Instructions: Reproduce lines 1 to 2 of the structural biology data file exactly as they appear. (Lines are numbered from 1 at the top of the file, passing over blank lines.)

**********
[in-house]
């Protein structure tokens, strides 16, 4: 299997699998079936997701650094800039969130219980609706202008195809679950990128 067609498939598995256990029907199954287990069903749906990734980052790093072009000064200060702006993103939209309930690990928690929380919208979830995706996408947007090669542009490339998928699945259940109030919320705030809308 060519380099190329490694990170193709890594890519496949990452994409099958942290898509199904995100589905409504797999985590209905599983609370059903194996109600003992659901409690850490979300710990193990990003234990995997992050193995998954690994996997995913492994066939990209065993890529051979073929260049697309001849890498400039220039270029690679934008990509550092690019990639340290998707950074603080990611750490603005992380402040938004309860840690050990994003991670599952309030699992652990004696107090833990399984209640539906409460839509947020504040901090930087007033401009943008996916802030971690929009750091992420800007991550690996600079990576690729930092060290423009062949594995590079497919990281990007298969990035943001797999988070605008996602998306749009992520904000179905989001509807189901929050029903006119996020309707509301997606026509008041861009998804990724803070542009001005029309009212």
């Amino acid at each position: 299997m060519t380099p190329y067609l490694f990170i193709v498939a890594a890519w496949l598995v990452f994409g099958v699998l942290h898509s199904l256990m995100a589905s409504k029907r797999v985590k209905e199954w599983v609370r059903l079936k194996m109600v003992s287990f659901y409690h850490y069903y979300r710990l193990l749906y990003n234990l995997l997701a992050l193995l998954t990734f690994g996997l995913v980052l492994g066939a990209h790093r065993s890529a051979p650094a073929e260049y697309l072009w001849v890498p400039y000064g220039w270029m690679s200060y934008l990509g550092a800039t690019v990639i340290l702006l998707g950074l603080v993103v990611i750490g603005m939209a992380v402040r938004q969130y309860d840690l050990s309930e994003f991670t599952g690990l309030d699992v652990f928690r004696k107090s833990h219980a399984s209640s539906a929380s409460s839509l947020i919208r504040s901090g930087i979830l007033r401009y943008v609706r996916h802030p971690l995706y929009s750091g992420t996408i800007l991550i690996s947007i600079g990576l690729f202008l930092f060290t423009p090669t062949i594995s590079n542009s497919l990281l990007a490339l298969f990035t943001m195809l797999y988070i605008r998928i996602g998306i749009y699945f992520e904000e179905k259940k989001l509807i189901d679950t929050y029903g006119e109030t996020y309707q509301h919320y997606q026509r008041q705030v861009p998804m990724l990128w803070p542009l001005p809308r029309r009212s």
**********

[in-house]
């Protein structure tokens, strides 16, 4: 299997699998079936997701650094800039969130219980609706202008195809679950990128 067609498939598995256990029907199954287990069903749906990734980052790093072009000064200060702006993103939209309930690990928690929380919208979830995706996408947007090669542009490339998928699945259940109030919320705030809308 060519380099190329490694990170193709890594890519496949990452994409099958942290898509199904995100589905409504797999985590209905599983609370059903194996109600003992659901409690850490979300710990193990990003234990995997992050193995998954690994996997995913492994066939990209065993890529051979073929260049697309001849890498400039220039270029690679934008990509550092690019990639340290998707950074603080990611750490603005992380402040938004309860840690050990994003991670599952309030699992652990004696107090833990399984209640539906409460839509947020504040901090930087007033401009943008996916802030971690929009750091992420800007991550690996600079990576690729930092060290423009062949594995590079497919990281990007298969990035943001797999988070605008996602998306749009992520904000179905989001509807189901929050029903006119996020309707509301997606026509008041861009998804990724803070542009001005029309009212």